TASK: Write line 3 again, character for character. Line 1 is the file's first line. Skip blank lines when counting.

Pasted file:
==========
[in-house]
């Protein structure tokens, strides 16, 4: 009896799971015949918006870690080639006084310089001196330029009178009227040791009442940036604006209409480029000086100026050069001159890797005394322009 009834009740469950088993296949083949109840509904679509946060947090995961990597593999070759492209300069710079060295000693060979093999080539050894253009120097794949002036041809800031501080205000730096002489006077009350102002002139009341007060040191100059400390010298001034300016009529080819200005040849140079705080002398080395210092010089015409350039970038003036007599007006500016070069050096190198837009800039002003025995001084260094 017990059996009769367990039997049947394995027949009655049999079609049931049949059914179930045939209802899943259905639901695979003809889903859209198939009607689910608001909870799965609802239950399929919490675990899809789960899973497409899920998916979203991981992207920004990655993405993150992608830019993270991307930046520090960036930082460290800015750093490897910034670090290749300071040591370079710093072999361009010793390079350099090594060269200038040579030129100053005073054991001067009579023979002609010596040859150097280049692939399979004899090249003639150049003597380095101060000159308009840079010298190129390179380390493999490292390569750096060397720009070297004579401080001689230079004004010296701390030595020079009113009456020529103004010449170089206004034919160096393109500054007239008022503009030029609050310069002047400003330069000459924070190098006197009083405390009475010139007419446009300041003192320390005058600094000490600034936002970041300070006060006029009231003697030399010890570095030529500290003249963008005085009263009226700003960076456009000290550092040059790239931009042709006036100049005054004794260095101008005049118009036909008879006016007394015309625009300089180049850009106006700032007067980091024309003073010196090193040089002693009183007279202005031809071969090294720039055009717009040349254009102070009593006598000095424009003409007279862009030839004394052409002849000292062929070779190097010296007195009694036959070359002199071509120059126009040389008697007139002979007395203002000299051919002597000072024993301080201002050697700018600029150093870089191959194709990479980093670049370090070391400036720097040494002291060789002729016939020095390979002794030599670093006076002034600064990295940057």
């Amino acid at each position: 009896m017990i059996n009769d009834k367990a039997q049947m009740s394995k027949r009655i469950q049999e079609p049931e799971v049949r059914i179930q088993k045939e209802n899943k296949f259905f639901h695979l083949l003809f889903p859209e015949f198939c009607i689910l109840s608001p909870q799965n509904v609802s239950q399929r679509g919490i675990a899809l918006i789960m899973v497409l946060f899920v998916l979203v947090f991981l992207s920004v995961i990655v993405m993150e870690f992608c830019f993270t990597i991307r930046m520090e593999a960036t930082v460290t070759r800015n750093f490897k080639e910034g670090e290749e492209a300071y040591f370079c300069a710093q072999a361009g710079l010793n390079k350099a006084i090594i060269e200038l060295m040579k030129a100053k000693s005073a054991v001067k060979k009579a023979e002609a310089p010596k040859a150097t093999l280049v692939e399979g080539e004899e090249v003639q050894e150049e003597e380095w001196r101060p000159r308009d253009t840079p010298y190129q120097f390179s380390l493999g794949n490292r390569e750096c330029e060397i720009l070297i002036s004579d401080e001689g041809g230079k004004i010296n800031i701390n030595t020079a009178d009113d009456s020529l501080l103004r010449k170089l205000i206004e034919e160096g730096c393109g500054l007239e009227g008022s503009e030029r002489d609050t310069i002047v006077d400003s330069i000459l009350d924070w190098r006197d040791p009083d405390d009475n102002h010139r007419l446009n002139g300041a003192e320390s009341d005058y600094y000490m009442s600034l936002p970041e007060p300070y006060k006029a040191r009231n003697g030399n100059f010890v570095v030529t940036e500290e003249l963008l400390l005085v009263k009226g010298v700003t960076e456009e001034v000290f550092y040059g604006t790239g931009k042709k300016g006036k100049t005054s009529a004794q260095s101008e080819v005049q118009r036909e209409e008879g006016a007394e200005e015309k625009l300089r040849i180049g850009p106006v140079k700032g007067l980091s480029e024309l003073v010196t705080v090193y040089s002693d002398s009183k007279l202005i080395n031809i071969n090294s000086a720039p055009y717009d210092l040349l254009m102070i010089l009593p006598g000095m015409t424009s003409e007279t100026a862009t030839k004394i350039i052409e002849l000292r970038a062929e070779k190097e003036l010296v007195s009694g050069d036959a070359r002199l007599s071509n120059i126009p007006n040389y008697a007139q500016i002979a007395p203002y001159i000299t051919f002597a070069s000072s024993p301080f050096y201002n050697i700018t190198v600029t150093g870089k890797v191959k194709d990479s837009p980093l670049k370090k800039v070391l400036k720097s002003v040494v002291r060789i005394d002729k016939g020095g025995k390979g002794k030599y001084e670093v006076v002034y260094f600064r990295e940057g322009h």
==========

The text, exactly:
């Amino acid at each position: 009896m017990i059996n009769d009834k367990a039997q049947m009740s394995k027949r009655i469950q049999e079609p049931e799971v049949r059914i179930q088993k045939e209802n899943k296949f259905f639901h695979l083949l003809f889903p859209e015949f198939c009607i689910l109840s608001p909870q799965n509904v609802s239950q399929r679509g919490i675990a899809l918006i789960m899973v497409l946060f899920v998916l979203v947090f991981l992207s920004v995961i990655v993405m993150e870690f992608c830019f993270t990597i991307r930046m520090e593999a960036t930082v460290t070759r800015n750093f490897k080639e910034g670090e290749e492209a300071y040591f370079c300069a710093q072999a361009g710079l010793n390079k350099a006084i090594i060269e200038l060295m040579k030129a100053k000693s005073a054991v001067k060979k009579a023979e002609a310089p010596k040859a150097t093999l280049v692939e399979g080539e004899e090249v003639q050894e150049e003597e380095w001196r101060p000159r308009d253009t840079p010298y190129q120097f390179s380390l493999g794949n490292r390569e750096c330029e060397i720009l070297i002036s004579d401080e001689g041809g230079k004004i010296n800031i701390n030595t020079a009178d009113d009456s020529l501080l103004r010449k170089l205000i206004e034919e160096g730096c393109g500054l007239e009227g008022s503009e030029r002489d609050t310069i002047v006077d400003s330069i000459l009350d924070w190098r006197d040791p009083d405390d009475n102002h010139r007419l446009n002139g300041a003192e320390s009341d005058y600094y000490m009442s600034l936002p970041e007060p300070y006060k006029a040191r009231n003697g030399n100059f010890v570095v030529t940036e500290e003249l963008l400390l005085v009263k009226g010298v700003t960076e456009e001034v000290f550092y040059g604006t790239g931009k042709k300016g006036k100049t005054s009529a004794q260095s101008e080819v005049q118009r036909e209409e008879g006016a007394e200005e015309k625009l300089r040849i180049g850009p106006v140079k700032g007067l980091s480029e024309l003073v010196t705080v090193y040089s002693d002398s009183k007279l202005i080395n031809i071969n090294s000086a720039p055009y717009d210092l040349l254009m102070i010089l009593p006598g000095m015409t424009s003409e007279t100026a862009t030839k004394i350039i052409e002849l000292r970038a062929e070779k190097e003036l010296v007195s009694g050069d036959a070359r002199l007599s071509n120059i126009p007006n040389y008697a007139q500016i002979a007395p203002y001159i000299t051919f002597a070069s000072s024993p301080f050096y201002n050697i700018t190198v600029t150093g870089k890797v191959k194709d990479s837009p980093l670049k370090k800039v070391l400036k720097s002003v040494v002291r060789i005394d002729k016939g020095g025995k390979g002794k030599y001084e670093v006076v002034y260094f600064r990295e940057g322009h």